Old 17th September 2011
  #27
Gear Guru
 
UnderTow's Avatar
Quote:
Originally Posted by oldeanalogueguy View Post
not a bad idea
back in the day everything got mixed on the way to tape
anyway. later they invented all the multichannel nonsense and mixing later. more work same result or at least close enough for govt work.

you need more skill to do it all at once
but you can save a lot of time
LOL! Are you trying to make a point of being wrong in every single post you make on gearslutz?

Alistair
Old 17th September 2011
  #28
Gear Head
 

It's an interesting question if this:

Stanley Kubrick's "Barry Lyndon" [Opening Scene] - YouTube

Or this:

Bande à part dance - YouTube

would be "better" with a modern soundtrack?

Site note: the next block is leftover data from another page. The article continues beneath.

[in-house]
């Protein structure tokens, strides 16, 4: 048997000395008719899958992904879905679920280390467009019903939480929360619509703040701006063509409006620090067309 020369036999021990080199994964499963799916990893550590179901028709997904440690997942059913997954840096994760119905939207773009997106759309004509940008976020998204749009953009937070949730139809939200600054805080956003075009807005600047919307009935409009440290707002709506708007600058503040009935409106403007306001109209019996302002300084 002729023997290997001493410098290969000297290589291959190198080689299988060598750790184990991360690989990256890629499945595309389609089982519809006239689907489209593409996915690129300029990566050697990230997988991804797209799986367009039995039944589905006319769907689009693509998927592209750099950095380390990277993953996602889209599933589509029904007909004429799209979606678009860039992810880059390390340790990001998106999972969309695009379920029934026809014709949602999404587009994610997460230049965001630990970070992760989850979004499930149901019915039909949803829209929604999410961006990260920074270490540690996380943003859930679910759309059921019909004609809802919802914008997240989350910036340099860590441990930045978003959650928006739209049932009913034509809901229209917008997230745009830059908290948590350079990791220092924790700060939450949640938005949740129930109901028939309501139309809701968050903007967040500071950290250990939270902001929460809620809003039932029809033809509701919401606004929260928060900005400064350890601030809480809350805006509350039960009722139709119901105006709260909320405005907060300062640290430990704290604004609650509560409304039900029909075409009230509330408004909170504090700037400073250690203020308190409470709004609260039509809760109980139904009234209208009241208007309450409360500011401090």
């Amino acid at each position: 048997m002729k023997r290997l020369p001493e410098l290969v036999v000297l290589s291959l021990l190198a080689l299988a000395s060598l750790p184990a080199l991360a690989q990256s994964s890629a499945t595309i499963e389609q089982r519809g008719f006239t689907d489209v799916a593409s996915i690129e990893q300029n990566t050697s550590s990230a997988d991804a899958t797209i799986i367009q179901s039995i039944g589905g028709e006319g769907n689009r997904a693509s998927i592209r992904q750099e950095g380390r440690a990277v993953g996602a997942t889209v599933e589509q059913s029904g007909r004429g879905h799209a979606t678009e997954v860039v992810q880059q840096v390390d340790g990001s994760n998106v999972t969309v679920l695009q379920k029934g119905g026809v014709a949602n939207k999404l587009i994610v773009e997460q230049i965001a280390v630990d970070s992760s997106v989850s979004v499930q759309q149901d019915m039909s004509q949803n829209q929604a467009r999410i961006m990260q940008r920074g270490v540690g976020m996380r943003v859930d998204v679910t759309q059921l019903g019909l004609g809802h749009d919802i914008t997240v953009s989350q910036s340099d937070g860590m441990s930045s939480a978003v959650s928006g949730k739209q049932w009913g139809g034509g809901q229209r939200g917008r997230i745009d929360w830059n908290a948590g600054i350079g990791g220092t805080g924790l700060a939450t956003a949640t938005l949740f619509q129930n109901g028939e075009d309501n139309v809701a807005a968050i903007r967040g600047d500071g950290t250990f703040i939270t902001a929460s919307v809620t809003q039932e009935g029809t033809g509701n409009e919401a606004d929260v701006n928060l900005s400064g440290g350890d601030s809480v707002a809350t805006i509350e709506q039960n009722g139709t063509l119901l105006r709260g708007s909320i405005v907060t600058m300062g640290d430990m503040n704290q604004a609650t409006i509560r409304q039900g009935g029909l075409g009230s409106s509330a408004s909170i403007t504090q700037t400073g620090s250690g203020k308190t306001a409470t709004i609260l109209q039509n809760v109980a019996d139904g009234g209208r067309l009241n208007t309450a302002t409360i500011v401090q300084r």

Old 17th September 2011
  #29
Quote:
Originally Posted by S.Moore View Post
I'm coming up to the point where I have to make decisions regarding the final mix of a short film I've produced. As a production mixer I love the tactility of analog mixing, so I've been seriously considering mixing the film on an analog console rather than with pro tools. I'd like to find a small studio with a 'proper' analog console and a multi-channel pro tools output for playback. Is this a crazy idea? I've read other threads here about single pass mixing, so I think I have a clear Idea of how to organize everything.
That's just crazy talk. Take it from one who knows.

If you decide to do it, I hope it provides a good learning experience. And limit yourself to 10 tracks, total.
Old 17th September 2011
  #30
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No way!!! I thought about this thread yesterday when I was asked to mix a 10 min short in an afternoon. I would not have stood a chance, considering EQ, panning and levels, not to mention any other element love verb and delay etc. I would however have been up for a one pass just switching to trim mode on the stems and vca faders after all the main things are done. That would have been fun!